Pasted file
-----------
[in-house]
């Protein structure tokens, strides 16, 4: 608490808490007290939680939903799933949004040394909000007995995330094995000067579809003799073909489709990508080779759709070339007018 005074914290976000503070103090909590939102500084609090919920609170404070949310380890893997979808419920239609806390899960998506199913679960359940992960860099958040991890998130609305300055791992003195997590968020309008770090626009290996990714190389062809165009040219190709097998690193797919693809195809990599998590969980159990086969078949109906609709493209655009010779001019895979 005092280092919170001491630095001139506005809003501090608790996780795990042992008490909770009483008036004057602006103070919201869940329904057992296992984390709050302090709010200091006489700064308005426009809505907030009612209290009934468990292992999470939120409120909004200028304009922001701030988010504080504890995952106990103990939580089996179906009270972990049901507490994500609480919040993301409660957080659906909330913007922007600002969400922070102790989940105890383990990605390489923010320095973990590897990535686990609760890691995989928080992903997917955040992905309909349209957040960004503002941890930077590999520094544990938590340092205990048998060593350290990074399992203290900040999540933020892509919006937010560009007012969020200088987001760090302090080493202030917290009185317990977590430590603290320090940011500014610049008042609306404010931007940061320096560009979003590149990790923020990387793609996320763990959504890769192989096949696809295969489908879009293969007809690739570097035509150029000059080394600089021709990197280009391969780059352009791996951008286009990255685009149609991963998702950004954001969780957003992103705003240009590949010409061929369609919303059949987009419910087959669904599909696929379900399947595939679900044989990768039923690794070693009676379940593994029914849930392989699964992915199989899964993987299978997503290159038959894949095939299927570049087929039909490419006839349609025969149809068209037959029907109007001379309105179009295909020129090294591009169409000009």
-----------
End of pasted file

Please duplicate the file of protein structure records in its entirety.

[in-house]
């Protein structure tokens, strides 16, 4: 608490808490007290939680939903799933949004040394909000007995995330094995000067579809003799073909489709990508080779759709070339007018 005074914290976000503070103090909590939102500084609090919920609170404070949310380890893997979808419920239609806390899960998506199913679960359940992960860099958040991890998130609305300055791992003195997590968020309008770090626009290996990714190389062809165009040219190709097998690193797919693809195809990599998590969980159990086969078949109906609709493209655009010779001019895979 005092280092919170001491630095001139506005809003501090608790996780795990042992008490909770009483008036004057602006103070919201869940329904057992296992984390709050302090709010200091006489700064308005426009809505907030009612209290009934468990292992999470939120409120909004200028304009922001701030988010504080504890995952106990103990939580089996179906009270972990049901507490994500609480919040993301409660957080659906909330913007922007600002969400922070102790989940105890383990990605390489923010320095973990590897990535686990609760890691995989928080992903997917955040992905309909349209957040960004503002941890930077590999520094544990938590340092205990048998060593350290990074399992203290900040999540933020892509919006937010560009007012969020200088987001760090302090080493202030917290009185317990977590430590603290320090940011500014610049008042609306404010931007940061320096560009979003590149990790923020990387793609996320763990959504890769192989096949696809295969489908879009293969007809690739570097035509150029000059080394600089021709990197280009391969780059352009791996951008286009990255685009149609991963998702950004954001969780957003992103705003240009590949010409061929369609919303059949987009419910087959669904599909696929379900399947595939679900044989990768039923690794070693009676379940593994029914849930392989699964992915199989899964993987299978997503290159038959894949095939299927570049087929039909490419006839349609025969149809068209037959029907109007001379309105179009295909020129090294591009169409000009």